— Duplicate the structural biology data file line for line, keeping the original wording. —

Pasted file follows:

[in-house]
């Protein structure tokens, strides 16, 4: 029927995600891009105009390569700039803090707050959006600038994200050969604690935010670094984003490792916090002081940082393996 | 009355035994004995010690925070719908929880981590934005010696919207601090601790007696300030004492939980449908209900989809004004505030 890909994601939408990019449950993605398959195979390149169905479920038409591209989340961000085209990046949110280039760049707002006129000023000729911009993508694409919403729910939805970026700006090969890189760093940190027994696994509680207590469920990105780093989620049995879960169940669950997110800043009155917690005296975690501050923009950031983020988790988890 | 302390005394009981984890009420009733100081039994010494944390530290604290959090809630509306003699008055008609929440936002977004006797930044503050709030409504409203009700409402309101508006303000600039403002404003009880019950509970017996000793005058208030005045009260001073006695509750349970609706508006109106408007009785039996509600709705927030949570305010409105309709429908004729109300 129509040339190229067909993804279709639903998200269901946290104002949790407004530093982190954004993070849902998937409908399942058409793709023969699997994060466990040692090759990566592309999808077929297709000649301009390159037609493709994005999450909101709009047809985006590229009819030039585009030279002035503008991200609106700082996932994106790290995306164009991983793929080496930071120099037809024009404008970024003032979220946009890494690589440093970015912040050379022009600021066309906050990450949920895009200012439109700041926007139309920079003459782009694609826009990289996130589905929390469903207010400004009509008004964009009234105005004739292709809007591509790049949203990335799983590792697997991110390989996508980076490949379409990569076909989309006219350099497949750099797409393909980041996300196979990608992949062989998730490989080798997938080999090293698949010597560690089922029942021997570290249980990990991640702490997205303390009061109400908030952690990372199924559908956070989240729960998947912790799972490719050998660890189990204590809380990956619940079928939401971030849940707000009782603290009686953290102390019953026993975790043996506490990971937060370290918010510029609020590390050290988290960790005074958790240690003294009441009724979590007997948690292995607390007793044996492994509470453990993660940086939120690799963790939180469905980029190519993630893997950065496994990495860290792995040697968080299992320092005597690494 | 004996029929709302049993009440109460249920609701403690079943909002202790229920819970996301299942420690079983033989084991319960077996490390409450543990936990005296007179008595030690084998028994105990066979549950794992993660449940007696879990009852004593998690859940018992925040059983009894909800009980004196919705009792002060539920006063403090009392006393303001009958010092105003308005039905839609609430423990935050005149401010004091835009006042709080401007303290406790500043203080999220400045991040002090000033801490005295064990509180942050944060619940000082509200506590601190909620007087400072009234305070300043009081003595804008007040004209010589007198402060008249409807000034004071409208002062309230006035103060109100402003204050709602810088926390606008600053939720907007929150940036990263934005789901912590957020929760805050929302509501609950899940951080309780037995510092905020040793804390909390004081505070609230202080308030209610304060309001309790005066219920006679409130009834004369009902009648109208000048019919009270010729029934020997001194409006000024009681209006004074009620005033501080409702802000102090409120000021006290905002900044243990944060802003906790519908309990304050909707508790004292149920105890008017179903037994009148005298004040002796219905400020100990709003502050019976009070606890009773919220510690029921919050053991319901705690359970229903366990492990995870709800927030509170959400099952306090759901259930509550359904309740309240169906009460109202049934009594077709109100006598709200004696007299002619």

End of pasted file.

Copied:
[in-house]
């Protein structure tokens, strides 16, 4: 029927995600891009105009390569700039803090707050959006600038994200050969604690935010670094984003490792916090002081940082393996 | 009355035994004995010690925070719908929880981590934005010696919207601090601790007696300030004492939980449908209900989809004004505030 890909994601939408990019449950993605398959195979390149169905479920038409591209989340961000085209990046949110280039760049707002006129000023000729911009993508694409919403729910939805970026700006090969890189760093940190027994696994509680207590469920990105780093989620049995879960169940669950997110800043009155917690005296975690501050923009950031983020988790988890 | 302390005394009981984890009420009733100081039994010494944390530290604290959090809630509306003699008055008609929440936002977004006797930044503050709030409504409203009700409402309101508006303000600039403002404003009880019950509970017996000793005058208030005045009260001073006695509750349970609706508006109106408007009785039996509600709705927030949570305010409105309709429908004729109300 129509040339190229067909993804279709639903998200269901946290104002949790407004530093982190954004993070849902998937409908399942058409793709023969699997994060466990040692090759990566592309999808077929297709000649301009390159037609493709994005999450909101709009047809985006590229009819030039585009030279002035503008991200609106700082996932994106790290995306164009991983793929080496930071120099037809024009404008970024003032979220946009890494690589440093970015912040050379022009600021066309906050990450949920895009200012439109700041926007139309920079003459782009694609826009990289996130589905929390469903207010400004009509008004964009009234105005004739292709809007591509790049949203990335799983590792697997991110390989996508980076490949379409990569076909989309006219350099497949750099797409393909980041996300196979990608992949062989998730490989080798997938080999090293698949010597560690089922029942021997570290249980990990991640702490997205303390009061109400908030952690990372199924559908956070989240729960998947912790799972490719050998660890189990204590809380990956619940079928939401971030849940707000009782603290009686953290102390019953026993975790043996506490990971937060370290918010510029609020590390050290988290960790005074958790240690003294009441009724979590007997948690292995607390007793044996492994509470453990993660940086939120690799963790939180469905980029190519993630893997950065496994990495860290792995040697968080299992320092005597690494 | 004996029929709302049993009440109460249920609701403690079943909002202790229920819970996301299942420690079983033989084991319960077996490390409450543990936990005296007179008595030690084998028994105990066979549950794992993660449940007696879990009852004593998690859940018992925040059983009894909800009980004196919705009792002060539920006063403090009392006393303001009958010092105003308005039905839609609430423990935050005149401010004091835009006042709080401007303290406790500043203080999220400045991040002090000033801490005295064990509180942050944060619940000082509200506590601190909620007087400072009234305070300043009081003595804008007040004209010589007198402060008249409807000034004071409208002062309230006035103060109100402003204050709602810088926390606008600053939720907007929150940036990263934005789901912590957020929760805050929302509501609950899940951080309780037995510092905020040793804390909390004081505070609230202080308030209610304060309001309790005066219920006679409130009834004369009902009648109208000048019919009270010729029934020997001194409006000024009681209006004074009620005033501080409702802000102090409120000021006290905002900044243990944060802003906790519908309990304050909707508790004292149920105890008017179903037994009148005298004040002796219905400020100990709003502050019976009070606890009773919220510690029921919050053991319901705690359970229903366990492990995870709800927030509170959400099952306090759901259930509550359904309740309240169906009460109202049934009594077709109100006598709200004696007299002619």